Japan-US Business Report Logo

No. 350, November 1998

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Japanese Companies in the US


TELECOMMUNICATIONS

Using the nationwide backbone of Internet service provider VERIO INC., the New York City subsidiary of NIPPON TELEGRAPH AND TELEPHONE CORP. has launched Internet access services for corporate customers, particularly Japanese multinationals operating in the United States. Arcstar Internet provides a complete menu of options, including Web hosting and server coallocation as well as Internet connectivity. Last spring, NTT invested $100 million in Englewood, Colorado-based Verio, which bought it an 11.75 percent stake in the fast-expanding ISP (see Japan-U.S. Business Report No. 344, May 1998, p. 6). Subscribers to Arcstar Internet are able to connect to the Internet through about 200 access points across the country.

In an alliance designed to demonstrate the expanded capabilities of the third generation of wireless networks, MATSUSHITA COMMUNICATION INDUSTRIAL CO., LTD. and NORTHERN TELECOM LTD. will deploy experimental network systems, services and terminals based on wideband CDMA (code-division multiple access) technology. Before yearend, the partners will begin trials in North America, Europe and Asia that test on a variety of Panasonic-brand mobile terminal devices the ability of W-CDMA to deliver such services as high-bandwidth Internet access and multimedia communications as well as voice over wireless networks built by Nortel Networks. That equipment, which will draw on the expertise of the big Canadian communications switch manufacturer and the data networking knowledge of its BAY NETWORKS, INC. subsidiary, will enable mobile multimedia applications at speeds up to 384 kilobits per second. In the next phase of their collaboration, Matsushita Communication Industrial and Nortel Networks intend to jointly develop end-to-end solutions for W-CDMA voice and data applications.

WYTEC, INC., a developer of standards-based cellular communications products, has gained a key partner, MARUBENI CORP., in its drive to sell broadband wireless systems around the world. The Santa Clara, California company will provide the technology and the systems engineering for the deployment of LMDS (local multipoint distribution systems) equipment, while the trader will offer prime contracting services and financing to communications services providers. LMDS broadband wireless systems operate in the 25-gigahertz to 32-GHz frequency band. As part of their tie-up, Marubeni made an equity investment of undisclosed size in Wytec.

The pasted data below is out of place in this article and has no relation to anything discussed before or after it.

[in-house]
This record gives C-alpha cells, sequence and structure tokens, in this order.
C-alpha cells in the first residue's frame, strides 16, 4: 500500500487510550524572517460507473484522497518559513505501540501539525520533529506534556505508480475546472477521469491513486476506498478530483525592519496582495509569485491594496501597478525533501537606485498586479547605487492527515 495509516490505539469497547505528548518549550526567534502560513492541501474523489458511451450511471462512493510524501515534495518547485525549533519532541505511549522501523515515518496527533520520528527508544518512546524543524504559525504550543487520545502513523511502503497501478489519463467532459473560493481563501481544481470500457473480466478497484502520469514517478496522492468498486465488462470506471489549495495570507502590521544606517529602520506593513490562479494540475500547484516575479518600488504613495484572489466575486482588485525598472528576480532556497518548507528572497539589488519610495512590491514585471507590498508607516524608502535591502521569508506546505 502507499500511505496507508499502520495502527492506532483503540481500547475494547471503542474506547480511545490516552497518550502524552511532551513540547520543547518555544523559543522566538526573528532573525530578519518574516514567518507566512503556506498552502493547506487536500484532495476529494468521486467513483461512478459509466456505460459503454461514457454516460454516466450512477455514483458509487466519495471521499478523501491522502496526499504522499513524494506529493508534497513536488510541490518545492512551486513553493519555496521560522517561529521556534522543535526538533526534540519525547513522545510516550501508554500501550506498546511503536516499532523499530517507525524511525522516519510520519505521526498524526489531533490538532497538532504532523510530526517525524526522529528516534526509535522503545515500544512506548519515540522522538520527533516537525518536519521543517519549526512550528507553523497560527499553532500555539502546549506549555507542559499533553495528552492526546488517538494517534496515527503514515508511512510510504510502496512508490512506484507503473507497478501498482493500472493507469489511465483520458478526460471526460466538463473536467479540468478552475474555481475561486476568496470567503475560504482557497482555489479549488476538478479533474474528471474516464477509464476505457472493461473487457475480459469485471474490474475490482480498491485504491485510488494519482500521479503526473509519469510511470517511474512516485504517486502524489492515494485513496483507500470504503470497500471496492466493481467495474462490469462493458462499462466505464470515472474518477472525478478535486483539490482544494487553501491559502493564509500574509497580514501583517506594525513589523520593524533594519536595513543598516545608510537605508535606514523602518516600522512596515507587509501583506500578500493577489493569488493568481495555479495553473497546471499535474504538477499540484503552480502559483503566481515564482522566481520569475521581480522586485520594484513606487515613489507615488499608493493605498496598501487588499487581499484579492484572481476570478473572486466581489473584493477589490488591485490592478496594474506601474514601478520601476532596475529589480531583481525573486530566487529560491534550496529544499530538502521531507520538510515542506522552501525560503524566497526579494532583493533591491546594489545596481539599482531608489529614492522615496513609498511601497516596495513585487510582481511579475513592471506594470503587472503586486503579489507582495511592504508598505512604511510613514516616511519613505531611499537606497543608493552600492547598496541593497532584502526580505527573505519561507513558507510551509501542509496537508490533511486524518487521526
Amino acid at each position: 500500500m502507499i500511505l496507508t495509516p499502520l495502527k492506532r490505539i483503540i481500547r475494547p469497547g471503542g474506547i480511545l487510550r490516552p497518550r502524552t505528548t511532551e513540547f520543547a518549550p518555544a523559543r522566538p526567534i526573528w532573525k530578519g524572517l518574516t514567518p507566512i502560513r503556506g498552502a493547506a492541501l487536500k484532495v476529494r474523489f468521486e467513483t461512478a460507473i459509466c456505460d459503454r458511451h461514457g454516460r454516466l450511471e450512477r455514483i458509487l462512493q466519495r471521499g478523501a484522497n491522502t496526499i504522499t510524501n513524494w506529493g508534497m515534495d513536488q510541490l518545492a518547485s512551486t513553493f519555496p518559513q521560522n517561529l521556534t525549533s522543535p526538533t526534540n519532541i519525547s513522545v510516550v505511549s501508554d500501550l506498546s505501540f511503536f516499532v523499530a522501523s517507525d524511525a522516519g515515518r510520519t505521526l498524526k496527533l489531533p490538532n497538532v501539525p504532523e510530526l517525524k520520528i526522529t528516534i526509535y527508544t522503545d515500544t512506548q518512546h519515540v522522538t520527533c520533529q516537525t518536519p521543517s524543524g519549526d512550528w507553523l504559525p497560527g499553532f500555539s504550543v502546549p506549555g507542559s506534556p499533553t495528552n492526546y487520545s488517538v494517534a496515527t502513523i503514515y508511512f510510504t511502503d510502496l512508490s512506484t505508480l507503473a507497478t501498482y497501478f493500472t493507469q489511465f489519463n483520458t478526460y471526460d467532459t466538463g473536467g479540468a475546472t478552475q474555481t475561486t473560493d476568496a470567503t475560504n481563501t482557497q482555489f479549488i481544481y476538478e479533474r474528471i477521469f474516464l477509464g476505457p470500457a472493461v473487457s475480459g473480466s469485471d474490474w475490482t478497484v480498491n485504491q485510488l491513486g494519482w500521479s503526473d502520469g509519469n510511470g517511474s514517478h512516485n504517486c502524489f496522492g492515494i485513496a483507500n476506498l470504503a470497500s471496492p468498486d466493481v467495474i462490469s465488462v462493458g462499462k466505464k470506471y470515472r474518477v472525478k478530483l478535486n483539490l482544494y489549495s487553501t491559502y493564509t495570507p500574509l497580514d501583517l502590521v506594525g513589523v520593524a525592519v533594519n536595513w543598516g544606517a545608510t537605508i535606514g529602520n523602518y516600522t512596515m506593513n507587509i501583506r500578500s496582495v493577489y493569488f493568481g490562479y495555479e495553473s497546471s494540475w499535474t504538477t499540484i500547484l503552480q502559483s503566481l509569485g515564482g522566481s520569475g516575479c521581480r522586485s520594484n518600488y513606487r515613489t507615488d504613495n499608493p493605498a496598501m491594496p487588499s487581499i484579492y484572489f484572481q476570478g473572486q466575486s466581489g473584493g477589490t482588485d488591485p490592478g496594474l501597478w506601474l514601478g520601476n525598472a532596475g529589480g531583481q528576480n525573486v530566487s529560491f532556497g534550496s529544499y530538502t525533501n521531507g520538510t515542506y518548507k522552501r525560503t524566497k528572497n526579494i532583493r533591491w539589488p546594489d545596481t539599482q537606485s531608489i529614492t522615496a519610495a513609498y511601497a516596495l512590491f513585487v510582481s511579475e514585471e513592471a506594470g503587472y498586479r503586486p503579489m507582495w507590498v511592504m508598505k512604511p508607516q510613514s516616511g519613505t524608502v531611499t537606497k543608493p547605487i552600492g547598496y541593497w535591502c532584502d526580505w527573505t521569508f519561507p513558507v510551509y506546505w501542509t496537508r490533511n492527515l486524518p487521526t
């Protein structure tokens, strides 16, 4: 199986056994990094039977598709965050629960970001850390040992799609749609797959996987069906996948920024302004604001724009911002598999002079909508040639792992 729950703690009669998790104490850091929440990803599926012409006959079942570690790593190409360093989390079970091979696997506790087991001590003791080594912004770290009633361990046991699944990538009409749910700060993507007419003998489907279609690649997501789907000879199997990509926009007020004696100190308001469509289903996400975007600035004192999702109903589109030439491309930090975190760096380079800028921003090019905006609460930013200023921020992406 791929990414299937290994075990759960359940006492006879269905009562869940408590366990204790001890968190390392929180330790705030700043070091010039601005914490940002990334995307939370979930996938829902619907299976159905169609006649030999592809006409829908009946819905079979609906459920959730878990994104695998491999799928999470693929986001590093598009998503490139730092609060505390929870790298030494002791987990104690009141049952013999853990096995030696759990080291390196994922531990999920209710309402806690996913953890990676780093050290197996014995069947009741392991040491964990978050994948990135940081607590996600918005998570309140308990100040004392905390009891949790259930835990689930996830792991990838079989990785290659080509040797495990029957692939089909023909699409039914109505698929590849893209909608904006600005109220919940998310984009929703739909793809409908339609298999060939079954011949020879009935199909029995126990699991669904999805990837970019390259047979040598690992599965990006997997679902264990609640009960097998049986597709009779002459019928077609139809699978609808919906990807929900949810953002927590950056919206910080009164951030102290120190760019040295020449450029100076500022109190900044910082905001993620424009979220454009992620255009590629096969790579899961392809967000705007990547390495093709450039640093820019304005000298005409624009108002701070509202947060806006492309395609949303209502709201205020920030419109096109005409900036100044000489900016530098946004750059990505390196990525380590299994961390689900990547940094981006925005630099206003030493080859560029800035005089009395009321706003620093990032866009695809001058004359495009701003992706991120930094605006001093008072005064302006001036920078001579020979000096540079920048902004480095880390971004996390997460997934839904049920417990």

The NEC Computer Systems Division of PACKARD BELL NEC, INC. has parlayed its Express5800 server technology to move into two new markets. First, it introduced a fully integrated communications server that links remote clients, telecommuters and branch offices to the corporate network using analog or digital connections over the public telephone network or through virtual private networks. The open systems-based Express5800 Remote Access Server employs industry-standard processors, Microsoft NT Server software and third-party applications to host and manage remote communications. Two configurations of the Express5800 RAS are available. One can handle remote connections for up to 16 simultaneous digital or analog calls; its pricing starts at $12,000. The other, which begins at $16,000, is designed for settings requiring remote connections for as many as 48 concurrent digital or analog calls.

The NEC Computer Systems Division of PACKARD BELL NEC, INC. also has teamed up with JDL TECHNOLOGIES and HUGHES NETWORK SYSTEMS, INC. to bring high-speed Internet access to urban and rural schools at generally more affordable costs than other solutions. The customizable Express5800 K-12WORLD Internet Access Server package includes an Express5800 server, Edina, Minnesota-based JDL's K-12WORLD Internet Access Server software, a modem and an optional DirecPC satellite dish from Hughes Network of Germantown, Maryland for schools that do not have access to high-speed data lines. This combination, which starts at $6,100, provides Internet access at speeds of up to 400 kilobits per second. Downloaded information can be stored in the Express5800 to create an electronic reference source for students to tap instead of performing their own Internet searches.

The skyrocketing demand in the United States for network capacity to accommodate constantly expanding data communications finally could provide HITACHI, LTD. the opening it needs to boost heretofore negligible sales of capacity-expanding optical transmission equipment. That, at least, is the hope of Norcross, Georgia-based HITACHI TELECOM (USA), INC., which believes that it can build sales of optical transmission systems from almost nothing now to $495.9 million in 2003. To this end, the company will expand its lineup of SONET (synchronous optical network), DWDM (dense wave-division multiplexer) and OXC (optical cross-connect) equipment. Hitachi Telecom, which now employs some 200 people, also plans to increase employment to strengthen its marketing and maintenance capabilities.

An exchange rate of ¥121=$1.00 was used in this report.
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